what you described is not language documentation but API documentation. The language is documented (although the documentation could be in a more reference-like way), but the API is not part of the language. The provided APIs are part of different platforms and for those a reference does exist (for example i read the Flash APIs from Adobe's livedocs). The documentation in haXe's site only shows what is available from haXe's viewpoint. However there is documentation for haXe-specific stuff, like the String class. For the other stuff (which are not part nor controlled by haXe and cannot even be legally copied into haXe's documentation), the reference exists but elsewhere. The flash guide mentions that (and really Adobe is in a much better position to say how their API work than the haXe developer).
     
  12. oNyx

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    Mailing lists are used by fewer people and they are less accessible. You wouldn't do customer support via mailing lists, right?

    It's sorta like a geek filter with a way too high threshold. It's dated technology most of the audience never used before.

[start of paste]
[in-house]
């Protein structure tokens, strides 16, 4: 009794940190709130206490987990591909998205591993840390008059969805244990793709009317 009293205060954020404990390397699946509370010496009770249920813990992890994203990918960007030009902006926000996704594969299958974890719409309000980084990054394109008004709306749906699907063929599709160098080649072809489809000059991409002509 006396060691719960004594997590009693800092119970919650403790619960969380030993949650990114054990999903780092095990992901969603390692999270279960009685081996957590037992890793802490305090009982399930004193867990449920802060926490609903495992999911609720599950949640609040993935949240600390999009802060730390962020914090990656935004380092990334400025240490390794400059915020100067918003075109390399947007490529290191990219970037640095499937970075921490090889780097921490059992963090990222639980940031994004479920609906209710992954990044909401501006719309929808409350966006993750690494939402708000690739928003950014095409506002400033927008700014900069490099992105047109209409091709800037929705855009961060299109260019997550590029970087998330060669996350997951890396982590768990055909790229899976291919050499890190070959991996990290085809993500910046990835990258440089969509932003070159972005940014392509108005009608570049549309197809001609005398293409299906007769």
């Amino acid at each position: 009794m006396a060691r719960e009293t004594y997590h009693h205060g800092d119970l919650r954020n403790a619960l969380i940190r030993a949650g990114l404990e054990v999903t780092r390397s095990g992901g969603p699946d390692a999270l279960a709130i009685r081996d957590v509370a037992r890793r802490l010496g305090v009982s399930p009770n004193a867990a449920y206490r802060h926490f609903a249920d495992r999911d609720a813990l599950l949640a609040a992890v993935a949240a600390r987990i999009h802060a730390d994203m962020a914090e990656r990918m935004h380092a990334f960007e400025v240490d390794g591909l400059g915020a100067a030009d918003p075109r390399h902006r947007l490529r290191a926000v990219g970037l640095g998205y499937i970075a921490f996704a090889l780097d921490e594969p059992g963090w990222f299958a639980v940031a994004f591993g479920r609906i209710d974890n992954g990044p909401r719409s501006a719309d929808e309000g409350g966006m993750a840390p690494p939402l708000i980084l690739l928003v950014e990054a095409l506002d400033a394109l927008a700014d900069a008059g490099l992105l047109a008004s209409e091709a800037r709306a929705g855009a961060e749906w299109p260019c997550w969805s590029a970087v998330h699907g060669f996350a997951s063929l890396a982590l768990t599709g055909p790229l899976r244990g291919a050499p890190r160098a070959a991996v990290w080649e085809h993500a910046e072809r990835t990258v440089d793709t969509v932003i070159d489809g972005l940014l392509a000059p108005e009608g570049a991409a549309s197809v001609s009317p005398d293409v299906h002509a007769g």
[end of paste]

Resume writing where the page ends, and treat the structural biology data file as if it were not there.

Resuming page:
AS2/3 supports both kinds. Haxe only supports one, because the author doesn't like the other kind. And well, that's quite annoying if you want to port some code over. More work for you only because one French guy thinks they are hard to read.

    Tutorials and the like.

    Right.

    Single file with preloader:
    http://lists.motion-twin.com/pipermail/haxe/2008-February/014449.html

    Well, yes. However, the API documentation is what really matters. It's alright that they didn't copy/paste the stuff from Adobe's docs. But it's illogical that you write "flash.Lib" and it's then either that "flash.Lib" or that "flash9.Lib" stuff. And it's really bad that the inherited things aren't listed.